Rivers, such as the Sapta Sindhu ("seven rivers"), play a prominent part in the hymns of the Rigveda, and consequently in early Vedic religion. It may have been derived from older Proto-Indo-Iranian or Proto-Indo-European hydronyms as cognate names exist in Avestan language and other Indo-European languages. Missing citation - cognate name in Avestan is "Hapta Hindu" but there are no cognate names in other indo-European languages for Vedas or Sapta Sindhu; if there are any, please name the language & its cognate name & its citation.
Other articles related to "rigvedic rivers, rivers, river":
... The geography of the Rigveda seems to be centered around the land of the seven rivers ... While the geography of the Rigvedic rivers is unclear in some of the early books of the Rigveda, the Nadistuti hymn is an important source for the geography of ... The Sarasvati River is one of the chief Rigvedic rivers ...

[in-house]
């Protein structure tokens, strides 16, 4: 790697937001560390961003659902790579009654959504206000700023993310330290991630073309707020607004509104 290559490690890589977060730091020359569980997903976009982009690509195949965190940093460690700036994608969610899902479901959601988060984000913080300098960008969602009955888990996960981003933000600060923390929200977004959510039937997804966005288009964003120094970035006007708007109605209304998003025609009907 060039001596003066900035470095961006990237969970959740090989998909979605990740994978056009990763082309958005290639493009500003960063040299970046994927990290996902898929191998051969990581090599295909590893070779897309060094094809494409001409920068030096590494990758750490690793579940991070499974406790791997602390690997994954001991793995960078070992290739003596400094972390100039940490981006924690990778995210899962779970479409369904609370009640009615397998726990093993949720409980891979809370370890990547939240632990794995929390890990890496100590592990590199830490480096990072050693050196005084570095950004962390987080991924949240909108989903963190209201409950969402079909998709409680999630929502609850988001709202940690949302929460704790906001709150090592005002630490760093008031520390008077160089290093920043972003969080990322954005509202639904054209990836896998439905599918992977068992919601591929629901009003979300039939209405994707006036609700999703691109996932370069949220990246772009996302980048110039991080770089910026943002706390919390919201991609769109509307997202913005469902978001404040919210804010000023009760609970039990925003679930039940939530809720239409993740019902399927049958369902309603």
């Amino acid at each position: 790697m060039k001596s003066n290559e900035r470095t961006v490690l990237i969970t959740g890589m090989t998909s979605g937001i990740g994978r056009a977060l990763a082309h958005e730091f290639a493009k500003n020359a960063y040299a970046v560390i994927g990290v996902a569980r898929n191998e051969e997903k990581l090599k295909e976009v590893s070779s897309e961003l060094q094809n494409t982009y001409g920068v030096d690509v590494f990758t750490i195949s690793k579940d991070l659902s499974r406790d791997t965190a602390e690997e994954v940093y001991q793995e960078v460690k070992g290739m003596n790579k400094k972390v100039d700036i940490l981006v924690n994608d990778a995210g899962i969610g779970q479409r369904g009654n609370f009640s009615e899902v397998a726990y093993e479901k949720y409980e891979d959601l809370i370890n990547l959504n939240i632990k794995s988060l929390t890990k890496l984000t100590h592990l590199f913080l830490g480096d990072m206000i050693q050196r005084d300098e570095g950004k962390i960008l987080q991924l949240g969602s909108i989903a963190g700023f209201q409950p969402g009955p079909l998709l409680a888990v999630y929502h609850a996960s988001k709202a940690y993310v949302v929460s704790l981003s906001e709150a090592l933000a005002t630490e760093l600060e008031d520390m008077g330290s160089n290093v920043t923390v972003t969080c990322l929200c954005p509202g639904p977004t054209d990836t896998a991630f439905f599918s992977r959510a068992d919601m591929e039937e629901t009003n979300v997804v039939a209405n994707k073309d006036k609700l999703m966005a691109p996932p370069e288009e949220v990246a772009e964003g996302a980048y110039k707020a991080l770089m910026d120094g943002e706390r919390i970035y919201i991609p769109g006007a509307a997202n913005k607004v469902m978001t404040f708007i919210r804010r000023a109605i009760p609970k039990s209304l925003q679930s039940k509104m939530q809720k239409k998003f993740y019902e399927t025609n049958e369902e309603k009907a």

... in mind that some names appearing both in early and in late hymns may have been re-applied to new rivers during the composition of the Rigveda ... Northwestern Rivers (western tributaries of the Indus) Trstama (Gilgit)? Susartu Anitabha (listed once, in 5.53.9, with the Afghan rivers Rasa (Avestan Rangha/Raŋhā), Kubha, Krumu ... Harōiiu) Rasa (on the upper Indus (often a mythical river, Avestan Rangha, Scythian Rha) Svetya Kubha (Kabul), Greek Kophēn Krumu (Kurrum) Mehatnu (along with the Gomati and Krumu) Suvastu (Swat) in RV 8.19.37 ...
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“We are asking the nations of Europe between whom rivers of blood have flowed to forget the feuds of a thousand years.”
—Winston Churchill (18741965)